Books I can Always Reread

For some reason, every fall I am drawn to rereading some of my favorite books. I don’t know if it’s the cooler weather that makes me want to snuggle into my old sweatshirts and my old books, or if it is the foliage that makes me nostalgic. In this post, M and I will list the books we are going to reread this fall and the books we can always reread. Here is our fall reread list:

  1. Summerland. I have wanted to reread this book since I only read it once when it was “age appropriate”. Summerland is Michael Chabon’s only young adult novel and was published immediately after his best (in my opinion) work, The Amazing Adventures of Kavalier and Clay.  Summerland is a unique novel about baseball and fairies. Ethan Feld is a young baseball player chosen by the fairies of Clam Island to help them in their fight against evil forces. Together with Jennifer Rideout, another member of his baseball team, Ethan helps the fairies in their battles with wendigos, sasquatches, werefoxes, and much more. I want to reread this to see if I still enjoy it as much as I did at fourteen. -A
  2. The Amazing Adventures of Kavalier and Clay. Joe Kavalier and his cousin, Sammy Clay, embark on an ambitious project to create comic books. Set in New York City in the 1930’s, Joe has just moved from Nazi-invaded Prague. I remember there is also a weird motif about escapism and Houdini, but I cannot remember what part that plays. I want to reread this so I can remember it better. Otherwise, I cannot really claim this is one of my all-time favorite books. Gotta be sure! -A
  3. On Beauty. Preface: What pains me about Zadie is that the surface of her books are one thing, and beneath are much more complicated layers that can easily go unseen. On the surface, On Beauty is about race, academia, language, the American and British Middle class, etc. Underneath that hefty exterior, it’s also a cultivated philosophy on how to live. Elaine Scarry delivered a lecture on human values entitled “On Beauty and Being Just”. Zadie borrowed Scarry’s title for the novel as well as her philosophy. The novel was also prompted by E.M. Forster’s Howards End, and offers a modern rewrite. Alongside these companion texts, On Beauty is fairly mind-blowing in what it’s doing. In Zadie’s world, humans are imperfect, but we are one another’s duty. She develops this philosophy in all of her novels, beginning with White Teeth building off of Forster’s brand of humanism, and it comes together beautifully (heh) in On Beauty. I always turn to On Beauty when I need a pick me up in life, and I’m due for a re-read soon. -M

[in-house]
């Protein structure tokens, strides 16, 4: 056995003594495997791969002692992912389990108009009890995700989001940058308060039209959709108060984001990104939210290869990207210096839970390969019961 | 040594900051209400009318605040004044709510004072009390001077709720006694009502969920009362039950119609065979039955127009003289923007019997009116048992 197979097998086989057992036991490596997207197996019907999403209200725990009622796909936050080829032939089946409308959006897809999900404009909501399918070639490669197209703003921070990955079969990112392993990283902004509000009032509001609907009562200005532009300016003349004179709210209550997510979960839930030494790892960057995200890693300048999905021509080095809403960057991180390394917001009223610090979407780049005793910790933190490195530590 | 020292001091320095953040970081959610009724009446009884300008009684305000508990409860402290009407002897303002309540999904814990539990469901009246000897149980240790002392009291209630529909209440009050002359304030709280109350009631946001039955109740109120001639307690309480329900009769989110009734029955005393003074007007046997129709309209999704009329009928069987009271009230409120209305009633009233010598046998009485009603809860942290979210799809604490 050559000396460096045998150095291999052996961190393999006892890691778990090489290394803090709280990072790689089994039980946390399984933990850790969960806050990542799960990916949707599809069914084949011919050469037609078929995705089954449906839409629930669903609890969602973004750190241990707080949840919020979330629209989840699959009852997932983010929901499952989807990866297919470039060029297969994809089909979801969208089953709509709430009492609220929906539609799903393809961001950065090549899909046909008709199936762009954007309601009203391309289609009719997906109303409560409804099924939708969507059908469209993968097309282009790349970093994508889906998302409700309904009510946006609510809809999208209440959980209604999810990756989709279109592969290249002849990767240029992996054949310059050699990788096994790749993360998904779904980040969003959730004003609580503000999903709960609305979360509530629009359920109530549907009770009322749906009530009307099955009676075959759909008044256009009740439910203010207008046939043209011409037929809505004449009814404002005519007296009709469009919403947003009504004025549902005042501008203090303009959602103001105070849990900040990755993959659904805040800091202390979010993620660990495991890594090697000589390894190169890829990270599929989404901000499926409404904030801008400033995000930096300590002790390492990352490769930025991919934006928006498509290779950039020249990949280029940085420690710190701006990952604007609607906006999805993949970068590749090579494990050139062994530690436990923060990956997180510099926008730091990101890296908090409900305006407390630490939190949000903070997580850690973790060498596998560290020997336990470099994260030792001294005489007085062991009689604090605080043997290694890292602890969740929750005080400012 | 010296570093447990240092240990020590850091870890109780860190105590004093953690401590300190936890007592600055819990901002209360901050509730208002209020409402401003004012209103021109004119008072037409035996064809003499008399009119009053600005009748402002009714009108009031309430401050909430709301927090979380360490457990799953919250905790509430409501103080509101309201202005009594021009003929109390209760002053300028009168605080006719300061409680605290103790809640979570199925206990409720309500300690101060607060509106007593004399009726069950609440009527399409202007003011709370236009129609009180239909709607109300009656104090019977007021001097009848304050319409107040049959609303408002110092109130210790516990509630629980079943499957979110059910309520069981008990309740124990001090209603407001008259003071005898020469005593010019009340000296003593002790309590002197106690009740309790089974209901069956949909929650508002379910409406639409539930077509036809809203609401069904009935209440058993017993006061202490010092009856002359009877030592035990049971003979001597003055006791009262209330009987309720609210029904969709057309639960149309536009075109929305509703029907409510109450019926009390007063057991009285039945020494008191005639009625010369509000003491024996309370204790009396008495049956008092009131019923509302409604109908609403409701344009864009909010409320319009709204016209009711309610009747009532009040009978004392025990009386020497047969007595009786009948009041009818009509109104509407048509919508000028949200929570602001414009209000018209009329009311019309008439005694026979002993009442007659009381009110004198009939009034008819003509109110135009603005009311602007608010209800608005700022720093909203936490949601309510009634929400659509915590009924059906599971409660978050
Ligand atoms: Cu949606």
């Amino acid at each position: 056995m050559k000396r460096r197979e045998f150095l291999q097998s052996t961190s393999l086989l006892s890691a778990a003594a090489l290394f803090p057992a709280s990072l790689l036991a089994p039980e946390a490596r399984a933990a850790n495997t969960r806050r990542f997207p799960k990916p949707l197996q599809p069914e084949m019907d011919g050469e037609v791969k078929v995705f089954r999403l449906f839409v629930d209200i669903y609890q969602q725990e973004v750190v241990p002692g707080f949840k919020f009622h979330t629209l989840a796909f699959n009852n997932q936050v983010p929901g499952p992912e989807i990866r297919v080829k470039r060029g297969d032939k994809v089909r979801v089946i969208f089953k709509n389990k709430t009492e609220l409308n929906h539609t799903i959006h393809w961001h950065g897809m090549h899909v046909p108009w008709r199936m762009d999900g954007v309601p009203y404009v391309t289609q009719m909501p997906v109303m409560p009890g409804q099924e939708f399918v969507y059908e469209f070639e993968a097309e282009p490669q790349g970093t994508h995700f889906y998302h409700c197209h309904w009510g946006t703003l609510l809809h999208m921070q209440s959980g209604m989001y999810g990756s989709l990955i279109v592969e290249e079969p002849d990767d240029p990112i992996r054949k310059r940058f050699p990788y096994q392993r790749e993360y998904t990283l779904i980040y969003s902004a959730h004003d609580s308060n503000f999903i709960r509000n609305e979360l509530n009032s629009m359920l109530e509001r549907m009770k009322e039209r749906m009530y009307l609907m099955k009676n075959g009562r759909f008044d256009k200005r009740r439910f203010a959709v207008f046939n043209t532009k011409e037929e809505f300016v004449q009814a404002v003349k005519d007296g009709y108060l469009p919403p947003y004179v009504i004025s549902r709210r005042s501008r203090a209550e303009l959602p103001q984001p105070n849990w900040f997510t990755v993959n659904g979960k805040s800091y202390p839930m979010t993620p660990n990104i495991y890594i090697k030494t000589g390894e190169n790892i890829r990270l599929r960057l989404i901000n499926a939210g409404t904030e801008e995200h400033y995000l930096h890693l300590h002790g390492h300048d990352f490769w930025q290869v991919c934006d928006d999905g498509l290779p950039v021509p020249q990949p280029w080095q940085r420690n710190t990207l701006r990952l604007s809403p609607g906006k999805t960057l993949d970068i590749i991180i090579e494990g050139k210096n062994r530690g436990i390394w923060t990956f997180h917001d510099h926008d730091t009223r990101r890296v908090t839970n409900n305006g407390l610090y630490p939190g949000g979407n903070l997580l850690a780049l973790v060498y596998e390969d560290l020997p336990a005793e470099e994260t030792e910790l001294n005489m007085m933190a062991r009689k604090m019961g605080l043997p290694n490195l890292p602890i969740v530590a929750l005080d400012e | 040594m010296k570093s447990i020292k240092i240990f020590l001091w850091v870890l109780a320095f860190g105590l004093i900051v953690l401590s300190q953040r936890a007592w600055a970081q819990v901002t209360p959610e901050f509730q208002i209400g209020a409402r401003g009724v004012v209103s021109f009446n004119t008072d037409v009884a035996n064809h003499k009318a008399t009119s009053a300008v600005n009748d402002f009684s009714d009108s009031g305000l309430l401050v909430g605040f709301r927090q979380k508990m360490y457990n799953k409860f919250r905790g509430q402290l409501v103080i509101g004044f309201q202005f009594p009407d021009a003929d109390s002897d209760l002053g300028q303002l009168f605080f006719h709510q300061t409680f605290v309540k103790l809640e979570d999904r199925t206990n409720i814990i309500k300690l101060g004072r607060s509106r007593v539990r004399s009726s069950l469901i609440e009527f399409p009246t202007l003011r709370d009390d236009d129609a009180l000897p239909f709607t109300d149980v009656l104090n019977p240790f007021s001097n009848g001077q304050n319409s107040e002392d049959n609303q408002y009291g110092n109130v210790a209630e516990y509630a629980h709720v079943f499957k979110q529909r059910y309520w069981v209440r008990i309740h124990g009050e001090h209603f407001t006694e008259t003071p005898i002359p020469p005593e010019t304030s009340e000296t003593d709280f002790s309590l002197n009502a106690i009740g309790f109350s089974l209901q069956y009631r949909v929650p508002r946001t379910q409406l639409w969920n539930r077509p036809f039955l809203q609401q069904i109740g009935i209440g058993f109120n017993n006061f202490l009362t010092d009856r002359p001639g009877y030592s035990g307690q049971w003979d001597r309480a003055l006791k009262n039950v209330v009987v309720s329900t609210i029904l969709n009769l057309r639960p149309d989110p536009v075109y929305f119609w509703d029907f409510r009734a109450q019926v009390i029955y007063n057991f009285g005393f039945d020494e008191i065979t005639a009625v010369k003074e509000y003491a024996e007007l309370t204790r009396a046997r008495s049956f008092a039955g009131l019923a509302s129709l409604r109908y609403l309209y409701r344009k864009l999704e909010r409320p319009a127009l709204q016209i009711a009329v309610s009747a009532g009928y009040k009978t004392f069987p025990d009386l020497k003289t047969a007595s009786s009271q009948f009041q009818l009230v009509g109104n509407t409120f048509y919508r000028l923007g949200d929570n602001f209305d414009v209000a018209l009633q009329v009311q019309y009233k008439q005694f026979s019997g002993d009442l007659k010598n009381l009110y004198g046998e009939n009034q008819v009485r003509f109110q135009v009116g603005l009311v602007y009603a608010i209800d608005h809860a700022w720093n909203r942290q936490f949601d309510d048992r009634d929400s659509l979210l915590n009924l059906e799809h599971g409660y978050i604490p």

4. Waterland. I’ve only read Waterland once, but it is one of my all-time favorite books. I read it in England while studying abroad in East Anglia – which was ideal since this is Graham Swift’s portrait of the bleak Fens country of East Anglia. His writing is stunning and this may be one of the most beautifully written books I’ve ever read. The story is horribly sad, but it’s a masterclass in storytelling. I’ve been meaning to re-read this since I finished it. -M

Other books we can always read, but won’t this fall:

  1. The entire Harry Potter series. I have read the entire series three times, but the first three books I have read probably ten times in total (I always lose steam around then).-A
  2. Watership Down. I wrote my thesis on this in college, and have read it probably five times, minimum. I have only read it once since finishing my thesis, but surprisingly loved it just as much. You can also find this book on the list of books that make me sob. -A
  3. The Great Gatsby. The most perfect writing in my eyes (“Angry, and half in love with her, and tremendously sorry, I turned away” – I MEEEEEEEEEEEEEEEEEEEAN) and the most devastating love story which for some twisted reason are always my favorite. Besides, it’s such a quick read. I try to revisit this once a year. Not promising I won’t read it again this Fall.-M
  4. A Visit from the Goon Squad. I’ve read this book a few times, both in classes and outside of classes, and each time I discover something new about it. It’s about loss and the passing of time, and our connections to one another. It’s written in 13 short stories that connect, and we get to know characters from several perspectives and in different points in time. The best part about this book is that you can pick it up and just read one chapter. It’s an experimental book in form and Egan has a keen eye for the future and how technology impacts our relationships. I won’t lie, not every story is my favorite, but as a whole it’s pretty genius (IMO). But, like Zadie, a lot of the inter-workings of this novel are a few layers down. -M

What books can you read over and over again?

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